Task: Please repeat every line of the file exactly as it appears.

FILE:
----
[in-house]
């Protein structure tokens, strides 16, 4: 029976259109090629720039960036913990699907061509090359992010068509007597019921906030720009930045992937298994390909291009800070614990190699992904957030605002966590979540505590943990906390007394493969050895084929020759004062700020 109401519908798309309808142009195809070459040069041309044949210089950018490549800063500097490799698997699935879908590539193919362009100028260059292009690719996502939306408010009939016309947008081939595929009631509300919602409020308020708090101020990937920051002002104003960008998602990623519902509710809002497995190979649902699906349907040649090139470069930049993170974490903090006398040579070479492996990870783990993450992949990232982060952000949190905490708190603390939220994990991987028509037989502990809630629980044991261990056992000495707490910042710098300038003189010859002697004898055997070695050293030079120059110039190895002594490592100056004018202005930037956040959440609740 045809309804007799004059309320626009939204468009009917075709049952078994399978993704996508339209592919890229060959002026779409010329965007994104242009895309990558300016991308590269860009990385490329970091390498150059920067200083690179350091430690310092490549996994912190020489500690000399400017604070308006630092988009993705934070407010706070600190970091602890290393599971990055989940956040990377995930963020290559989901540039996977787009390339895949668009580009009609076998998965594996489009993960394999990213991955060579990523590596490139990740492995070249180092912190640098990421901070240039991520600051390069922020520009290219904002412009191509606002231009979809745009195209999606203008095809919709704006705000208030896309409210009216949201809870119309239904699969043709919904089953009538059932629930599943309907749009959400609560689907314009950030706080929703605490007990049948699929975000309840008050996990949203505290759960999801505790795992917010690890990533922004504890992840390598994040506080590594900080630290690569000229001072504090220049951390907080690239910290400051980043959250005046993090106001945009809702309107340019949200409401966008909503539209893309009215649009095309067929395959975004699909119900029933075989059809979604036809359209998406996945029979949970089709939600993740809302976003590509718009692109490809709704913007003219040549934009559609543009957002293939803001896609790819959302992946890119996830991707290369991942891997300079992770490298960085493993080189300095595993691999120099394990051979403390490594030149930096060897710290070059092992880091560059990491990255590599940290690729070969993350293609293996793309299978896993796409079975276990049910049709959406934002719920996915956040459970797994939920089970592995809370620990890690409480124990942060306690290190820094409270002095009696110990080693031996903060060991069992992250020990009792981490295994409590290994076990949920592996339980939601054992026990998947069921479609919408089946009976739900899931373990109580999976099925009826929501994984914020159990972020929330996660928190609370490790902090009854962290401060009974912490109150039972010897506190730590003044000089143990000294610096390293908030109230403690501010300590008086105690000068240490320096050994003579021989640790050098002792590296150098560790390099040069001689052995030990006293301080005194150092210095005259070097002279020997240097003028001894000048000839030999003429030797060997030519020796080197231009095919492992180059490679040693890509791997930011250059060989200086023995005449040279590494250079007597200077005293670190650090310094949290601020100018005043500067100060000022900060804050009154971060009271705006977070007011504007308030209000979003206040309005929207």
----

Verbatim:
[in-house]
């Protein structure tokens, strides 16, 4: 029976259109090629720039960036913990699907061509090359992010068509007597019921906030720009930045992937298994390909291009800070614990190699992904957030605002966590979540505590943990906390007394493969050895084929020759004062700020 109401519908798309309808142009195809070459040069041309044949210089950018490549800063500097490799698997699935879908590539193919362009100028260059292009690719996502939306408010009939016309947008081939595929009631509300919602409020308020708090101020990937920051002002104003960008998602990623519902509710809002497995190979649902699906349907040649090139470069930049993170974490903090006398040579070479492996990870783990993450992949990232982060952000949190905490708190603390939220994990991987028509037989502990809630629980044991261990056992000495707490910042710098300038003189010859002697004898055997070695050293030079120059110039190895002594490592100056004018202005930037956040959440609740 045809309804007799004059309320626009939204468009009917075709049952078994399978993704996508339209592919890229060959002026779409010329965007994104242009895309990558300016991308590269860009990385490329970091390498150059920067200083690179350091430690310092490549996994912190020489500690000399400017604070308006630092988009993705934070407010706070600190970091602890290393599971990055989940956040990377995930963020290559989901540039996977787009390339895949668009580009009609076998998965594996489009993960394999990213991955060579990523590596490139990740492995070249180092912190640098990421901070240039991520600051390069922020520009290219904002412009191509606002231009979809745009195209999606203008095809919709704006705000208030896309409210009216949201809870119309239904699969043709919904089953009538059932629930599943309907749009959400609560689907314009950030706080929703605490007990049948699929975000309840008050996990949203505290759960999801505790795992917010690890990533922004504890992840390598994040506080590594900080630290690569000229001072504090220049951390907080690239910290400051980043959250005046993090106001945009809702309107340019949200409401966008909503539209893309009215649009095309067929395959975004699909119900029933075989059809979604036809359209998406996945029979949970089709939600993740809302976003590509718009692109490809709704913007003219040549934009559609543009957002293939803001896609790819959302992946890119996830991707290369991942891997300079992770490298960085493993080189300095595993691999120099394990051979403390490594030149930096060897710290070059092992880091560059990491990255590599940290690729070969993350293609293996793309299978896993796409079975276990049910049709959406934002719920996915956040459970797994939920089970592995809370620990890690409480124990942060306690290190820094409270002095009696110990080693031996903060060991069992992250020990009792981490295994409590290994076990949920592996339980939601054992026990998947069921479609919408089946009976739900899931373990109580999976099925009826929501994984914020159990972020929330996660928190609370490790902090009854962290401060009974912490109150039972010897506190730590003044000089143990000294610096390293908030109230403690501010300590008086105690000068240490320096050994003579021989640790050098002792590296150098560790390099040069001689052995030990006293301080005194150092210095005259070097002279020997240097003028001894000048000839030999003429030797060997030519020796080197231009095919492992180059490679040693890509791997930011250059060989200086023995005449040279590494250079007597200077005293670190650090310094949290601020100018005043500067100060000022900060804050009154971060009271705006977070007011504007308030209000979003206040309005929207």